Since real estate agents sell fewer properties these days, many have turned to managing them for a living. It is preferable to make a sure income rather than non, although it is less than they previously made selling houses. Now, finding tenants rather than buyers is more profitable.
Agents with over ten years of experience now find property management a more lucrative profession. The fact is U.S. homes are not selling due to the economy. However, things may be improving. In the meantime, so many realtors have transitioned into property managers that the percentage gained from each rental has decreased from ten percent to eight percent in some areas.
U.S. homes are not selling. Bank loans are harder to obtain. Those who cannot buy, rent. In spite of the incredibly low interest rates on mortgages, a twenty percent down payment is stopping potential homeowners in their tracks.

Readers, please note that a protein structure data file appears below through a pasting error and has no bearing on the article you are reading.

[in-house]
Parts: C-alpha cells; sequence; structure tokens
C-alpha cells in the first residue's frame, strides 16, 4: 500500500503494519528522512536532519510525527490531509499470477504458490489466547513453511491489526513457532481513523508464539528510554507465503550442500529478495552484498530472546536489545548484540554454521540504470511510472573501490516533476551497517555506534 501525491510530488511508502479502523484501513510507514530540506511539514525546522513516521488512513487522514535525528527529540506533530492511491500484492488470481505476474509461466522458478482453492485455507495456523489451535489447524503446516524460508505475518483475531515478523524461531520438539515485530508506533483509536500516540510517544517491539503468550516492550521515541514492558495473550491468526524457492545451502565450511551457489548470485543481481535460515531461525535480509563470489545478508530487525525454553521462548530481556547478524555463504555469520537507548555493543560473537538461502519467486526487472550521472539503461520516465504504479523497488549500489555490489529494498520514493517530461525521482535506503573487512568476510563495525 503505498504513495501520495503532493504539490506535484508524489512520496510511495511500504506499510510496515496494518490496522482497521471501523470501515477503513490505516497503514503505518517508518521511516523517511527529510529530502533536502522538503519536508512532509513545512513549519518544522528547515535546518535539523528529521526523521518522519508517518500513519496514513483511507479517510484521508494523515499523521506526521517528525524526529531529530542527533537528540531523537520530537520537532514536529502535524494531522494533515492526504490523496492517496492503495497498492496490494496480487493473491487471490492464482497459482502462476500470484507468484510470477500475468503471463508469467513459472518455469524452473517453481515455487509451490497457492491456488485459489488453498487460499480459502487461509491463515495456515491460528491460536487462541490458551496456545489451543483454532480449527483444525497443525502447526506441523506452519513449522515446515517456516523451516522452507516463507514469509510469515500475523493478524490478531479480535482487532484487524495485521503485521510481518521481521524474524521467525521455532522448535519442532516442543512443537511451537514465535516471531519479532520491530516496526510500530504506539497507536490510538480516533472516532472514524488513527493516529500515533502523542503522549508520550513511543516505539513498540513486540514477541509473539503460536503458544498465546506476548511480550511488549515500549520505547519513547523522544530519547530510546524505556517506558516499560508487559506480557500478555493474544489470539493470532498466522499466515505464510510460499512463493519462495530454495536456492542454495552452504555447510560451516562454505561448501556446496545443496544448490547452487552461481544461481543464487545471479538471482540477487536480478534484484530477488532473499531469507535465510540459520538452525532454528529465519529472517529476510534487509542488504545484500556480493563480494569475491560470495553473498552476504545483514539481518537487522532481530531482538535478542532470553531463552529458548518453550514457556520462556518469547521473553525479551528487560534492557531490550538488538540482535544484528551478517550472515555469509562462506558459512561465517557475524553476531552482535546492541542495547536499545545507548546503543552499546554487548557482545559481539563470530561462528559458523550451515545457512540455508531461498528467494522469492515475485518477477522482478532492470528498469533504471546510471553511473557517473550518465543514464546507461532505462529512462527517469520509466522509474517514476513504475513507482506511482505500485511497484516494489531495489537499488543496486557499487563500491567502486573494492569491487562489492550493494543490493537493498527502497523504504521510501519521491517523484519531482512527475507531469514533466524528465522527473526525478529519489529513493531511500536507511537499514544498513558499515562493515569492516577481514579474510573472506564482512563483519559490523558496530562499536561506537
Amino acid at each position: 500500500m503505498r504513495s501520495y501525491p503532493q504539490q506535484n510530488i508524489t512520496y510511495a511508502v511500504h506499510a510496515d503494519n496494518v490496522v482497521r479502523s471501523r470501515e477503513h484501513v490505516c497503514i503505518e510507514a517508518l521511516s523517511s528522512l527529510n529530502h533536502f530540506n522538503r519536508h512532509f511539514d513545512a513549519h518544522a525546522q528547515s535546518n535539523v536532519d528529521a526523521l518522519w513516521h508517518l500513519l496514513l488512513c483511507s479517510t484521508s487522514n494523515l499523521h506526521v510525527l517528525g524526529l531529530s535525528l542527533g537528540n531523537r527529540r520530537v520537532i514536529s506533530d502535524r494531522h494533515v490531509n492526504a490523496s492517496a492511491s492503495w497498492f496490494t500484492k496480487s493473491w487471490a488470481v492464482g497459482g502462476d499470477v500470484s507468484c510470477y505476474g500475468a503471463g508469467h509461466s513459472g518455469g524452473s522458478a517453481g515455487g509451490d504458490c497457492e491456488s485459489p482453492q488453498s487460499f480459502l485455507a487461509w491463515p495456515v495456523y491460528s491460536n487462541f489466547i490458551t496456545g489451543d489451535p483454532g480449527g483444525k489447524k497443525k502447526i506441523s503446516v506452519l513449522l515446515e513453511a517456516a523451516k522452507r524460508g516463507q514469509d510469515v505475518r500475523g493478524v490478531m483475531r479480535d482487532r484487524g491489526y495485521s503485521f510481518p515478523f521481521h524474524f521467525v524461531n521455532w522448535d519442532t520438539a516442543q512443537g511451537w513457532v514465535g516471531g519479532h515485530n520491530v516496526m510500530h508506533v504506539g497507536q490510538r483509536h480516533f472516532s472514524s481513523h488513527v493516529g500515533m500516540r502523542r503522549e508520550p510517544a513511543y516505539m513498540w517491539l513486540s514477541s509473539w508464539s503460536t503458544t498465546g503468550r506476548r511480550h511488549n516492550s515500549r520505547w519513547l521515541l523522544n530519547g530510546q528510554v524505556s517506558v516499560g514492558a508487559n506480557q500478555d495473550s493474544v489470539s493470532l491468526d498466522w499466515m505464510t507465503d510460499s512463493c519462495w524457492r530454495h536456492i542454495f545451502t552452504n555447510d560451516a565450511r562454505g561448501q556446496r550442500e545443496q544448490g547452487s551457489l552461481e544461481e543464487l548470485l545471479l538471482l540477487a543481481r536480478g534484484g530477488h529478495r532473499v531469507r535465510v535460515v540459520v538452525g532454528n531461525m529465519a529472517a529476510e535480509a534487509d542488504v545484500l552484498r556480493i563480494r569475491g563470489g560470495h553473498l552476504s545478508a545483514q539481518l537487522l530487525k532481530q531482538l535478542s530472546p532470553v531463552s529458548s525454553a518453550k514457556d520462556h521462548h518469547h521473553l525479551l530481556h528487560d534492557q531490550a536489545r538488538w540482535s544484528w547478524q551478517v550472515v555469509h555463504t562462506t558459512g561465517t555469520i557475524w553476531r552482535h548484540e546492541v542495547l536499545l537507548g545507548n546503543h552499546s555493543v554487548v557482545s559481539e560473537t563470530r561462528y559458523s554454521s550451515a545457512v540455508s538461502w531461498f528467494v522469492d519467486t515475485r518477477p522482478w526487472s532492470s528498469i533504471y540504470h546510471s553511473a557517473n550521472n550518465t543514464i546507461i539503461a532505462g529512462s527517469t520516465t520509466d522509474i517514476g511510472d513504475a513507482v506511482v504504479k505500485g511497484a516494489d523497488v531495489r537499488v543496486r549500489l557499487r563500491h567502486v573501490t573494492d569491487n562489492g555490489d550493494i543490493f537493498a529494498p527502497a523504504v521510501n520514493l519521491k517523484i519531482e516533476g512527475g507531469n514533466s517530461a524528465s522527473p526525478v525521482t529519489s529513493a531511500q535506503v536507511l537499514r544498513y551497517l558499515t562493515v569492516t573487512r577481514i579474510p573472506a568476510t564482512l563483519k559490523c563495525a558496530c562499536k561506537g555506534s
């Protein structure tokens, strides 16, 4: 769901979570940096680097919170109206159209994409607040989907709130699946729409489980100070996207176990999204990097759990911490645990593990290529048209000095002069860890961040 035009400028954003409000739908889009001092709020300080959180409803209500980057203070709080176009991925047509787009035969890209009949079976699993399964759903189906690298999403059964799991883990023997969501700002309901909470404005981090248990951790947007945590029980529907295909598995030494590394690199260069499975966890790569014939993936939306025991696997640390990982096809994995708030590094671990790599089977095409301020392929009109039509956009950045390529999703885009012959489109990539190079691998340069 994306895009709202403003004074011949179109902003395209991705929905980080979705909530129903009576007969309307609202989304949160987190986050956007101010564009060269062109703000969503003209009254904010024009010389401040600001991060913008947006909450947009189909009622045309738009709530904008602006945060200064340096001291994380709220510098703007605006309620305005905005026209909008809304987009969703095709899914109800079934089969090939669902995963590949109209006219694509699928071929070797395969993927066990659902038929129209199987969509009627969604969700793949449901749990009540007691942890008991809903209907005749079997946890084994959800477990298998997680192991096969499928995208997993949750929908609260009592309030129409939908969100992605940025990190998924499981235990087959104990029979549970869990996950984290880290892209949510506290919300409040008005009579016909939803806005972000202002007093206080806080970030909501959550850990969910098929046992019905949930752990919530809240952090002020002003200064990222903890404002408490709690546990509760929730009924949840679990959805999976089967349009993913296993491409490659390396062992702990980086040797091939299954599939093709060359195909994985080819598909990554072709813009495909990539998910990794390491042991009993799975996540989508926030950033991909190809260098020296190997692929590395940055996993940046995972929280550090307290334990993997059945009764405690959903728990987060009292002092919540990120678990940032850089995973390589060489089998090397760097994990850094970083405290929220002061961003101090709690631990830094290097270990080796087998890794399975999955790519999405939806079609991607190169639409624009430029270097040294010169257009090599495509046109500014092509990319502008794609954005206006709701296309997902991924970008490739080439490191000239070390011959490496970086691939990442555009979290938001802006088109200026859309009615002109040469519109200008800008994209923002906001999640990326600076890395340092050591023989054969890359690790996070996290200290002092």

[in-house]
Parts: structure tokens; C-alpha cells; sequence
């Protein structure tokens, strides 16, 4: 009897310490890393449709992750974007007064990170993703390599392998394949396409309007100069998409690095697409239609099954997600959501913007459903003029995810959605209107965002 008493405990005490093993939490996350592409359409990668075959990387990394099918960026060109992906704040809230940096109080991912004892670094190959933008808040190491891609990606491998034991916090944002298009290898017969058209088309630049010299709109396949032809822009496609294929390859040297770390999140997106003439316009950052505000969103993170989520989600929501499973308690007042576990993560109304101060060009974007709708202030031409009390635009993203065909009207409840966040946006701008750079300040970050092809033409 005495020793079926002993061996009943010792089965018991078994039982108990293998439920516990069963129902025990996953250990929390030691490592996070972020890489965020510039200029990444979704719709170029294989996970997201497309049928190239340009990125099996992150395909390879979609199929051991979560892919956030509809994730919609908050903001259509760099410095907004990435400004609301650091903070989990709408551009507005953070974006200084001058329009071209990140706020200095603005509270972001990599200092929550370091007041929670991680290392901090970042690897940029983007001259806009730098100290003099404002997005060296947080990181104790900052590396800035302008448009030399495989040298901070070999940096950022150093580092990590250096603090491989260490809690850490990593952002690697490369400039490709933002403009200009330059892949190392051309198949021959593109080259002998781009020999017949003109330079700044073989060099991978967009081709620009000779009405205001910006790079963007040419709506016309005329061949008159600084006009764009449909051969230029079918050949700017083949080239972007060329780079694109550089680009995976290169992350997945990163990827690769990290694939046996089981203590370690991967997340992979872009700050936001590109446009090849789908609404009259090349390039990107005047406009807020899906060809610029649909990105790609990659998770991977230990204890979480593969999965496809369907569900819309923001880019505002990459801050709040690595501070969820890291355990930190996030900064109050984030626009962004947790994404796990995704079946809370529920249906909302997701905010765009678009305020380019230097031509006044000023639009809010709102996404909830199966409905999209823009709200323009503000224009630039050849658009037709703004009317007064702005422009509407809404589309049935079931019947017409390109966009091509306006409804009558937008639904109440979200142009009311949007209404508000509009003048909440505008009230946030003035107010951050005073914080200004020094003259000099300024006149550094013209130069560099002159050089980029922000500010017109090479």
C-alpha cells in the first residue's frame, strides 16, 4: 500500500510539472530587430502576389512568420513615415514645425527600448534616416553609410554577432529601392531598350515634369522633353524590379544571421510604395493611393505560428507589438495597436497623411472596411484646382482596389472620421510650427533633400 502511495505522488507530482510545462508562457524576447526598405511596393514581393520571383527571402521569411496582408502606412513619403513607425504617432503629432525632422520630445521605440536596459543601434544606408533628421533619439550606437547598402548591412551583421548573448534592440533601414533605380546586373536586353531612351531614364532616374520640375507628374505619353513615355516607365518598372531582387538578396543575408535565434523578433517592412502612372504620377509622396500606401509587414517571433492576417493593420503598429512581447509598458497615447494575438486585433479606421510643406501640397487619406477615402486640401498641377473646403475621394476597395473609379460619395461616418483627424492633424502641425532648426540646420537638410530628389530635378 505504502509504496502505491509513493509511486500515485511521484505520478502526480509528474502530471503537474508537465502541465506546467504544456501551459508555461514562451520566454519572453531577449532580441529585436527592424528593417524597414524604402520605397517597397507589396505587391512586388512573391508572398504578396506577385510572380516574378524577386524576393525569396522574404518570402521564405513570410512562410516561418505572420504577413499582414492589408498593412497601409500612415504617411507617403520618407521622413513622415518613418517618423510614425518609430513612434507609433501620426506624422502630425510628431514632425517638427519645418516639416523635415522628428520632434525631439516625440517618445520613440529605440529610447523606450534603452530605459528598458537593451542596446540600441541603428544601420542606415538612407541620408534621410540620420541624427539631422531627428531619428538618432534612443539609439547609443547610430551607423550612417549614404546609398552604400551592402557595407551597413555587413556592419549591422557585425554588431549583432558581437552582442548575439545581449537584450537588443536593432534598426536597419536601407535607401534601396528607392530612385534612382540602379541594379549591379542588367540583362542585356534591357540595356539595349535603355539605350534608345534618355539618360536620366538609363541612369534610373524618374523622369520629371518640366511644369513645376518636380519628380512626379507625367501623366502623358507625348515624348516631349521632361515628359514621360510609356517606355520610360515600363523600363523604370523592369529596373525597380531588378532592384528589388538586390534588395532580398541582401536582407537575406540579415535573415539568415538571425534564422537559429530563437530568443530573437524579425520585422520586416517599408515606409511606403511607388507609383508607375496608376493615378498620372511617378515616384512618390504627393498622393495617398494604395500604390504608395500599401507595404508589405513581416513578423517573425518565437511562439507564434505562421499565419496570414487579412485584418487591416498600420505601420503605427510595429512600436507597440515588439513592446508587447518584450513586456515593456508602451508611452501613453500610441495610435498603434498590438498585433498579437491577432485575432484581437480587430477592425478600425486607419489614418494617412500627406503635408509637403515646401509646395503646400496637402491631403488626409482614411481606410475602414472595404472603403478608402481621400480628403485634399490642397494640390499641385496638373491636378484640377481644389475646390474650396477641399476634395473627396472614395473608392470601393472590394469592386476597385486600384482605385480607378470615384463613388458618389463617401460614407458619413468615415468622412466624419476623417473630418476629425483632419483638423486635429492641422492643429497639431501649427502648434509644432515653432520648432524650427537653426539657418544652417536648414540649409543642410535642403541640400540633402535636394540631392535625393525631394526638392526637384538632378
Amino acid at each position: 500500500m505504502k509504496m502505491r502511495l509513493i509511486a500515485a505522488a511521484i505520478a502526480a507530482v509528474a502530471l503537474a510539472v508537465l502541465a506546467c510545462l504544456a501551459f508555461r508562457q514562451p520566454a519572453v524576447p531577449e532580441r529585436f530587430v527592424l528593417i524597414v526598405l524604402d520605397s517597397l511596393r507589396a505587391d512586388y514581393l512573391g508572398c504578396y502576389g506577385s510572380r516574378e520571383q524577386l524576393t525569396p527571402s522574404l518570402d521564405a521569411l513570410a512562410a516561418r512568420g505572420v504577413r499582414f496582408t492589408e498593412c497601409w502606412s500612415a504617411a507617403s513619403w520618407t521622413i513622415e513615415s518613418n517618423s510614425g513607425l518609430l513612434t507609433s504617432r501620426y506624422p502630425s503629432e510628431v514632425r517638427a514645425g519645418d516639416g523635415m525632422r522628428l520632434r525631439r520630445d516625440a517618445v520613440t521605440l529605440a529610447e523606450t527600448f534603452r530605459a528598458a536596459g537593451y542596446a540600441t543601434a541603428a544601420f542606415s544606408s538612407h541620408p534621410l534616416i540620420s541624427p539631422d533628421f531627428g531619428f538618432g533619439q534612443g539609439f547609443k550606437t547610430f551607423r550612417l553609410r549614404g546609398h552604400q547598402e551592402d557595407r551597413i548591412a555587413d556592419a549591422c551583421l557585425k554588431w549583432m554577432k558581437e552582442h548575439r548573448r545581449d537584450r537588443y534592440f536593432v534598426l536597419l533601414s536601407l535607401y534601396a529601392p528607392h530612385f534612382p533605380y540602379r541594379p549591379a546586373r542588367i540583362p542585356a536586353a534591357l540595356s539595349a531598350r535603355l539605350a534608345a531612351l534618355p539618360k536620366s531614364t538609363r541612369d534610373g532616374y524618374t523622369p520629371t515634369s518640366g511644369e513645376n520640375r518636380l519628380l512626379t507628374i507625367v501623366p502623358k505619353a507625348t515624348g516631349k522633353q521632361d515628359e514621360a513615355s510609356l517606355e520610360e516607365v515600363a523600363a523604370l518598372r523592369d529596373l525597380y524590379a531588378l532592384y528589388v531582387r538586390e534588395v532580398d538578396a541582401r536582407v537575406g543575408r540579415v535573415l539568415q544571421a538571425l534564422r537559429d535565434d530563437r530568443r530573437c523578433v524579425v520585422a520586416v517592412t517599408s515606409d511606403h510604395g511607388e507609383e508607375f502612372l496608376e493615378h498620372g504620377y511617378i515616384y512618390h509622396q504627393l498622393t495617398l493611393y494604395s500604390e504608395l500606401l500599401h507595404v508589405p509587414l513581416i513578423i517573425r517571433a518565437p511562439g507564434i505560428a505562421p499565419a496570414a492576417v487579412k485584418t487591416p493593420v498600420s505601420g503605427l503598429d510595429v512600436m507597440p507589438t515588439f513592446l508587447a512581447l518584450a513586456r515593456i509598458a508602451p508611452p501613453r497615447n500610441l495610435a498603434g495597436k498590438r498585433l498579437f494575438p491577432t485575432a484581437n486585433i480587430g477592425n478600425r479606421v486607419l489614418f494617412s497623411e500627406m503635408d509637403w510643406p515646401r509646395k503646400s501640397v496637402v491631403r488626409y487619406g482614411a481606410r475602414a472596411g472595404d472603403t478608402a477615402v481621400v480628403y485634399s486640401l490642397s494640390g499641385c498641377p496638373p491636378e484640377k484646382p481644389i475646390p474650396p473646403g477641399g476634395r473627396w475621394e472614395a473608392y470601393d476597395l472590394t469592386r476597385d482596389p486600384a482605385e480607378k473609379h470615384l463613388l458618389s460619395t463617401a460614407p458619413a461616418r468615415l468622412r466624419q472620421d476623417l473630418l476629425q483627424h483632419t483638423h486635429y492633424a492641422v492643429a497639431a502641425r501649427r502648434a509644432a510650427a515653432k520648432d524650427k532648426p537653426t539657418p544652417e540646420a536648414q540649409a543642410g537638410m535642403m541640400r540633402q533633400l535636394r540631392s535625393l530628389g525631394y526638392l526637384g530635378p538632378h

Current property owners are leasing the houses they cannot sell. According to the last U.S. Census Bureau data, the new renters outnumbered the new homeowners. New rental households increased by 718,500 per year while new owner households decreased by 147,250 per year. These statistics covered the years 2007 to 2010.
This created a need for new property managers. U.S. homes that once were being sold are now being rented. What the property manager does for the property owner is set the amount of the rent, screen the tenants, write leases and collect rents. They oversee such tasks as seeing that properties are properly maintained and rent is paid in a timely fashion. For these services they earn from eight to fourteen percent of the monthly rent.
Although a far cry from the six to eight percent profit on the sale of a home, it is certainly better than not making anything because a home is not sold. Until the economy and the banking procedures once again promote home sales, it is a viable way to earn a living.